Interview: Expert Roundtable on Adherence - August 2020

With Mark Bard, Lisa Flaiz, Eric Peacock, Ari Schaefer, Tim Fisher, and Jonathan Lanznar

mark bard
lisa flaiz
tim fisher
jonathan lanznar

How Tech is Making Adherence Easier

A 12 minute watch. This video is a summary of a conversation between the DHC’s Founder Mark Bard and Lisa Flaiz, Eric Peacock, Ari Schaefer, Tim Fisher, and Jonathan Lanznar. The discussion focused on the topic of adherence during a dynamic environment, the impact of a pandemic on patient behavior, and how we can connect different parts of the system. Panelists discuss ways digital technology can be applied to inform and empower patients, resulting in improved adherence. A transcript of the video is also available below.

Video Transcript

Mark Bard: My name is Mark Bard, Co-Founder of the DHC Group. I’d like to welcome you to this virtual round table today on the topic of adherence talking about not only market trends and how we connect different parts of the system, but certainly, in the spirit of the Digital Health Coalition and everyone in the industry, we’re trying to figure out how technology is making this process easier, or faster, better, cheaper as I think we always like to think about. I’m going to quickly introduce our panelists for the day. We’ve got Lisa Flaiz with BMS, Director of Multichannel Marketing, significant experience across the pharma industry as well as agencies. She’s going to be helping us to understand how do we think about this from a market perspective but also from pharma. We’ve got Eric Peacock, Co-Founder and CEO of MyHealthTeams, doing some really cool work in the social space of how do we connect with consumers that are dealing with chronic health conditions.

Then we’ve got two individuals, two experts from Klick. Klick’s been a great partner of the DHC over the years. We’ve got Ari Schaefer, Managing Direct, significant experience on the client-side as well as strategy. Then Tim Fisher, VP of Behavioral Science, helping us understand some of the behavioral components of adherence and what’s happening out there. Then we’ve got Jonathan Lanznar of – with Truveris, Vice President with Truveris is going to help us understand how all these pieces start to come together in the connections. I’d like to turn it over to Lisa to kick it off with what’s the state of adherence today?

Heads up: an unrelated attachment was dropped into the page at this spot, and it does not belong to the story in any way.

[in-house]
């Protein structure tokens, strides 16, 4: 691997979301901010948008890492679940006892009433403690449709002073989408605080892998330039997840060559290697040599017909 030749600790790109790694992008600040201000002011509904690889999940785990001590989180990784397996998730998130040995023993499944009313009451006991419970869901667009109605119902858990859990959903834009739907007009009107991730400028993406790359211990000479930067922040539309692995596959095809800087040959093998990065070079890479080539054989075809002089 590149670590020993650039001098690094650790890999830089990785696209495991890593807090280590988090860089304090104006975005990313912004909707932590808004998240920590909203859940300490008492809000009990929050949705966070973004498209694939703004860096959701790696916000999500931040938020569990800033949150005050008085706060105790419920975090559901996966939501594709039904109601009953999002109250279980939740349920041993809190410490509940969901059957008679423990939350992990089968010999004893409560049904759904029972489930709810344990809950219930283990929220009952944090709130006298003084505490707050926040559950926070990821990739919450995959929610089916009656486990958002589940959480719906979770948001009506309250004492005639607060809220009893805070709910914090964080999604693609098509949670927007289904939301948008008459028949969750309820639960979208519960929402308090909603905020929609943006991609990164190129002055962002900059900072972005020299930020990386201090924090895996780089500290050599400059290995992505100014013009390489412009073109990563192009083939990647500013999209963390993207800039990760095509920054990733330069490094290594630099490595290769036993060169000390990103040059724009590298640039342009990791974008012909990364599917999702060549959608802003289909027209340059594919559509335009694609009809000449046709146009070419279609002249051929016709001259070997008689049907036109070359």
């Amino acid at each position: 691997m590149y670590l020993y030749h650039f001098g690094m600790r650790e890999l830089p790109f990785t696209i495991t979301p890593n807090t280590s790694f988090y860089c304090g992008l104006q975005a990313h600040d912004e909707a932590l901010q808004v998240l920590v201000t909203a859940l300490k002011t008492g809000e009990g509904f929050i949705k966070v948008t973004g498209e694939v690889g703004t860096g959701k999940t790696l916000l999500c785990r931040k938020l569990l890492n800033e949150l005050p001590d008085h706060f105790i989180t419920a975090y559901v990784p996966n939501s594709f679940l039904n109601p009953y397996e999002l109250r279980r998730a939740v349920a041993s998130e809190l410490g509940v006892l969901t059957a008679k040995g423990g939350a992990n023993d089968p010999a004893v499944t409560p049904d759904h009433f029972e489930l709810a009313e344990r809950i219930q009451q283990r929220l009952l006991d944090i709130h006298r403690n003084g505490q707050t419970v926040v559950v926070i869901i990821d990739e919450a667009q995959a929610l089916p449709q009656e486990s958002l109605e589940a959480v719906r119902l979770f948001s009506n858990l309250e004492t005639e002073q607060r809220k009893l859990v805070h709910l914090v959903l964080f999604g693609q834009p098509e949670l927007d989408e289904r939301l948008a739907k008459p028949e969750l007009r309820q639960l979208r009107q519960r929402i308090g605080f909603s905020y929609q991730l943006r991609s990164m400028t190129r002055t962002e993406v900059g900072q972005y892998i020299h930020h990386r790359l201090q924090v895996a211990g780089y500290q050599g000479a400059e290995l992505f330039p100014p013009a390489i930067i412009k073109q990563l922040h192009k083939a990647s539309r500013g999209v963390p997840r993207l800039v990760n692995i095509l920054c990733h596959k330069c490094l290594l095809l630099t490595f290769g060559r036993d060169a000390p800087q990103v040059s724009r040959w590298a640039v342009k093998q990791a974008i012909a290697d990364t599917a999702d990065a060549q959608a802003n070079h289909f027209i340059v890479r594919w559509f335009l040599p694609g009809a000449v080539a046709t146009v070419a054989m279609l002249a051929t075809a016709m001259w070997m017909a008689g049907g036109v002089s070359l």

Lisa Flaiz: Thanks, Mark. In the current market, which has this bizarre external influence of a pandemic, pharma has come to lean on digital health to help maintain adherence. Because of this new dynamic, digital solutions are even more of a must-have, not so much a nice to have, than ever. There’s been a plethora of data that shows that new patients starts are down in this current climate. From a business perspective, maximizing the revenue from existing patients becomes an even more critical goal, not to mention the benefits to the patients themselves, of course.
Ari Schaefer: When we talk about adherence, it’s not just a singular issue affecting a singular individual or individual type. There’s so many reasons that people might be struggling with taking their medication from the external factors that we’re all facing right now that make it harder for us sometimes to remember to do all the things we’re supposed to be doing all the way to the way that the pills were designed from the very beginning or the medical device was designed from the very beginning.
Tim Fisher: Adherence is also an issue about the broader context. We’re seeing this a lot with COVID right now, where there’s a lot of struggles in terms of people being adherent to issues around COVID. The context is really becoming much more of an important piece for us to be able to address. It’s the missing piece. There’s a lot of work that we can do and a lot of exciting things happening to beginning – to think about the contextual issues.
Eric Peacock: Two huge changes have happened. The doctor’s office is out of context. It’s been taken out of the equation a lot because people are just not going to the doc’s office for fear of contracting the Coronavirus.

The second is, in that place, a lot of them are – and in the absence of good information, a lot of them are making their own decision. At MyHealthTeam, we have all these social networks for people of chronic diseases like rheumatoid arthritis and MS. These are things where they’re typically taking an immunosuppressing drug. They’re saying, okay, do I actually want to do that while this virus is out there? Is that safe?